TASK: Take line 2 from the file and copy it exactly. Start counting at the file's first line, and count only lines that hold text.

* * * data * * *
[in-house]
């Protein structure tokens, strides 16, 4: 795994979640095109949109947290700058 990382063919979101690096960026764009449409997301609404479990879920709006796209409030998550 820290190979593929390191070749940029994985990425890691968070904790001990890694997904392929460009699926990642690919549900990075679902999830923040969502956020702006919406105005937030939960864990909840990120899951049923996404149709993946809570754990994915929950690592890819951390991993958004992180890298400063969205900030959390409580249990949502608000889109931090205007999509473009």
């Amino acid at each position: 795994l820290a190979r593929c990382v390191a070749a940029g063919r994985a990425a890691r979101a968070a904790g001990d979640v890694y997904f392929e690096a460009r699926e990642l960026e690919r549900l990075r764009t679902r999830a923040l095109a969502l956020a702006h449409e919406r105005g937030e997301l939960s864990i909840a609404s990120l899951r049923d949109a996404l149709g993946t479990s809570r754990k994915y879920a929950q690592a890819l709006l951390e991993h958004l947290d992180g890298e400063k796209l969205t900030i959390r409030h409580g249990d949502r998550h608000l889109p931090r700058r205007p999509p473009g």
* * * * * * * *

């Protein structure tokens, strides 16, 4: 795994979640095109949109947290700058 990382063919979101690096960026764009449409997301609404479990879920709006796209409030998550 820290190979593929390191070749940029994985990425890691968070904790001990890694997904392929460009699926990642690919549900990075679902999830923040969502956020702006919406105005937030939960864990909840990120899951049923996404149709993946809570754990994915929950690592890819951390991993958004992180890298400063969205900030959390409580249990949502608000889109931090205007999509473009």